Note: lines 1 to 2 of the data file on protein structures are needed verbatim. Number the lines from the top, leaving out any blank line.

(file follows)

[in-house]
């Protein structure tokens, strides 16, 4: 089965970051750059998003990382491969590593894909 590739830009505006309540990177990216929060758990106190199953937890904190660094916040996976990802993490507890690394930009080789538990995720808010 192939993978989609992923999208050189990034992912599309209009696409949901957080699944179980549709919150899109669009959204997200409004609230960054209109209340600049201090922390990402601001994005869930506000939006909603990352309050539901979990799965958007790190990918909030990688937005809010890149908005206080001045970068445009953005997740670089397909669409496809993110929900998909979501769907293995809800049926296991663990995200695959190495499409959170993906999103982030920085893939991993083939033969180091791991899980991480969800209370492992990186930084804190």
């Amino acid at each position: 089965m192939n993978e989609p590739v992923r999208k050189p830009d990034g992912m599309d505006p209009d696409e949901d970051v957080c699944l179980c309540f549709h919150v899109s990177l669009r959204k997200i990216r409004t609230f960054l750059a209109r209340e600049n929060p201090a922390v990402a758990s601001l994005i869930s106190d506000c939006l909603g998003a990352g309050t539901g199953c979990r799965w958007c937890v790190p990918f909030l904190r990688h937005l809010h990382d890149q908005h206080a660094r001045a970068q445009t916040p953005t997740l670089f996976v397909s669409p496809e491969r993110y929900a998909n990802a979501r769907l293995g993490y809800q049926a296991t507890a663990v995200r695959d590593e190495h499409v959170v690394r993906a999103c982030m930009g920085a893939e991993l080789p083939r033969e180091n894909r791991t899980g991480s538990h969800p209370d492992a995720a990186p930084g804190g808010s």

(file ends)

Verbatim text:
[in-house]
């Protein structure tokens, strides 16, 4: 089965970051750059998003990382491969590593894909 590739830009505006309540990177990216929060758990106190199953937890904190660094916040996976990802993490507890690394930009080789538990995720808010 192939993978989609992923999208050189990034992912599309209009696409949901957080699944179980549709919150899109669009959204997200409004609230960054209109209340600049201090922390990402601001994005869930506000939006909603990352309050539901979990799965958007790190990918909030990688937005809010890149908005206080001045970068445009953005997740670089397909669409496809993110929900998909979501769907293995809800049926296991663990995200695959190495499409959170993906999103982030920085893939991993083939033969180091791991899980991480969800209370492992990186930084804190």